There’s often a depth to simplicity that those who can truly embrace it are lucky to enjoy.  That said, this last Thanksgiving (a beautiful event I’ll devote more time to writing about later), I couldn’t help but feel a little sheepish as my additions to the feast included not one, but two, cabbage dishes.  Sitting alongside the oyster stuffing, the chestnut soup, the delectable casseroles, they looked a little plain jane.  But, I have to say, the fresh flavors of the veggies were a perfect compliment to the rich bready cheesy deliciousness of the other dishes.

This recipe comes from my friend Aldona who is also responsible for helping me turn 10 huge heads of cabbage into 5 gallons of sauerkraut.


So, without further ado, my contribution to the most epic dinner of my life:




1 Quart Sauerkraut

1 Granny Smith apple, grated

2 medium carrots, grated

1 small sweet onion, chopped fine

2+ Tbs Olive Oil

salt and pepper, to taste


  1. Stir together all of your fruit and veggie ingredients.
  2. Mix in olive oil and top with salt and pepper.
  3. Give thanks and enjoy!

Pumpkin Granola

Iron Chef: Pumpkin continued!  The mini squash we managed to grow in our garden this year, while they seem frustratingly small at times, have proved to be just the right size for a batch or two of baked goods.  The second half of the sugar pie pumpkin we used for the pumpkin scones went towards some delicious pumpkin granola this morning.  A self-professed granola addict, I can’t believe I haven’t introduced pumpkin into the mix before now.  A great addition!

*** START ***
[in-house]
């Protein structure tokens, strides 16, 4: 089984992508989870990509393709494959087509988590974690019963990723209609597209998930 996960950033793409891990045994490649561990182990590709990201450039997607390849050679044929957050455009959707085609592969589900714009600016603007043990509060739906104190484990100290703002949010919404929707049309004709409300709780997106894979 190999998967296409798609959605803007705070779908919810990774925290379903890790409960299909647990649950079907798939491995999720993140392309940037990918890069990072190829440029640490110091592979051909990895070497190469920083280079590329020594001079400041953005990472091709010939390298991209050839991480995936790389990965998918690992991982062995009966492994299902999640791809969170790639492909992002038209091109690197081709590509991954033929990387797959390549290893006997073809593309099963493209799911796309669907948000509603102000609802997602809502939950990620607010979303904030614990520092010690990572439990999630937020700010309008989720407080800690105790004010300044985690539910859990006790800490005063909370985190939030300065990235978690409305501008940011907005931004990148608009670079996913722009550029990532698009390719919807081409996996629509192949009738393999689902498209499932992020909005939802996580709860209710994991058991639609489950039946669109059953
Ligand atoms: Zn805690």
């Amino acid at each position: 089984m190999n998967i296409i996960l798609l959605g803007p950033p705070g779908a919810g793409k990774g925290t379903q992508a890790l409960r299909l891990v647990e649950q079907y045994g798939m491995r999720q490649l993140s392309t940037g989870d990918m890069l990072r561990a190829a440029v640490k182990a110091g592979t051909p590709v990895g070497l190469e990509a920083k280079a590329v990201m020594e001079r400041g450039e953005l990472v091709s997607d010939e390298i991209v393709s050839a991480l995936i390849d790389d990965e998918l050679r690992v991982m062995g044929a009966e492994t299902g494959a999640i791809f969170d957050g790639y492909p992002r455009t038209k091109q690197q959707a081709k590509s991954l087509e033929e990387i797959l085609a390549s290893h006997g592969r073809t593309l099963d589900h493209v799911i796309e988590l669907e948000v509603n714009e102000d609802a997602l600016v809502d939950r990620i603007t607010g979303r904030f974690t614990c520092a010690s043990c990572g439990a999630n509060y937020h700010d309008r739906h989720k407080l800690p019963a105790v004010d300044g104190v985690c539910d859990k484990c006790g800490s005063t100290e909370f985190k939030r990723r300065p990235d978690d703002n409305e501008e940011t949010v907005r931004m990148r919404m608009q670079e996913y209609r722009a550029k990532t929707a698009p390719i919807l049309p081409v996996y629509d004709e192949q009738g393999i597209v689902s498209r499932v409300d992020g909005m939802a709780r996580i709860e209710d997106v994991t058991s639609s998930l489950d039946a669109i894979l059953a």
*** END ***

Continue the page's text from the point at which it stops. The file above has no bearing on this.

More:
3.5 C rolled oats
1/2tsp salt
1tsp cinnamon
1/2 tsp nutmeg
1/4 tsp allspice
1/8 tsp each, ground ginger and cloves
1/2C+  pumpkin puree
1 tsp vanilla extract
1/4 C   maple syrup
1/2 C toasted hazelnuts, chopped
1/2C  raisins
  1. Preheat the oven to 325° and spread a piece of parchment paper on your baking sheet.
  2. If using hazelnuts or any nut or seed, spread them onto another baking sheet and toast for 5-10 minutes while preparing the granola – once toasted, chop into whatever size you like.
  3. Mix together the oats, salt, and spices in a large bowl.
  4. Stir together the pumpkin puree, vanilla and maple syrup in a small bowl.  Add these wet ingredients into your oat mixture and incorporate well – the oats should be well coated and slightly moist.  If you like some clumps in your granola, squeeze the oats together in whatever sized pieces you prefer.  This recipe doesn’t make a super-sweet granola, so if that’s what you’d prefer, mix in some extra maple syrup or brown sugar.
  5. Spread granola onto the parchment paper and bake for 20 minutes.  After 20 minutes, stir the granola up to cook it evenly through.  Bake for an extra 10 – 20 minutes, taking it out when it starts to turn a nice light brown.
  6. Stir in raisins and hazelnuts.
  7. Enjoy with milk or yogurt, or by the handful.